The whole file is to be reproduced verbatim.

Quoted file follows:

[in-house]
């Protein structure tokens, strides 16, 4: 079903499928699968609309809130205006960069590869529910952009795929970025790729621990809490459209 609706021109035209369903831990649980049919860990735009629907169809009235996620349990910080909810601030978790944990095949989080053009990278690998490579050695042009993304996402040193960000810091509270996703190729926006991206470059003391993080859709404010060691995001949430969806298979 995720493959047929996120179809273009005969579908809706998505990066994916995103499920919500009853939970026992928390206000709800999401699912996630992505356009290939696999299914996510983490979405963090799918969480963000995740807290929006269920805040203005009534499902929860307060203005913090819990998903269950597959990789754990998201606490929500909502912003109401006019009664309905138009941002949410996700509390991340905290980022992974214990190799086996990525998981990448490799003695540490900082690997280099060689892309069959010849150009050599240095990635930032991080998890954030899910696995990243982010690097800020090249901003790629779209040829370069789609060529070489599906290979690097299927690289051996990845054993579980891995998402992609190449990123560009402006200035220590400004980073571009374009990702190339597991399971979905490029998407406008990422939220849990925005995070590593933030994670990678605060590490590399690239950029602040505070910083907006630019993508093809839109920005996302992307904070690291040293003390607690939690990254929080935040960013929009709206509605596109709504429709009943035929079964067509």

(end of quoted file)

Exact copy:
[in-house]
């Protein structure tokens, strides 16, 4: 079903499928699968609309809130205006960069590869529910952009795929970025790729621990809490459209 609706021109035209369903831990649980049919860990735009629907169809009235996620349990910080909810601030978790944990095949989080053009990278690998490579050695042009993304996402040193960000810091509270996703190729926006991206470059003391993080859709404010060691995001949430969806298979 995720493959047929996120179809273009005969579908809706998505990066994916995103499920919500009853939970026992928390206000709800999401699912996630992505356009290939696999299914996510983490979405963090799918969480963000995740807290929006269920805040203005009534499902929860307060203005913090819990998903269950597959990789754990998201606490929500909502912003109401006019009664309905138009941002949410996700509390991340905290980022992974214990190799086996990525998981990448490799003695540490900082690997280099060689892309069959010849150009050599240095990635930032991080998890954030899910696995990243982010690097800020090249901003790629779209040829370069789609060529070489599906290979690097299927690289051996990845054993579980891995998402992609190449990123560009402006200035220590400004980073571009374009990702190339597991399971979905490029998407406008990422939220849990925005995070590593933030994670990678605060590490590399690239950029602040505070910083907006630019993508093809839109920005996302992307904070690291040293003390607690939690990254929080935040960013929009709206509605596109709504429709009943035929079964067509």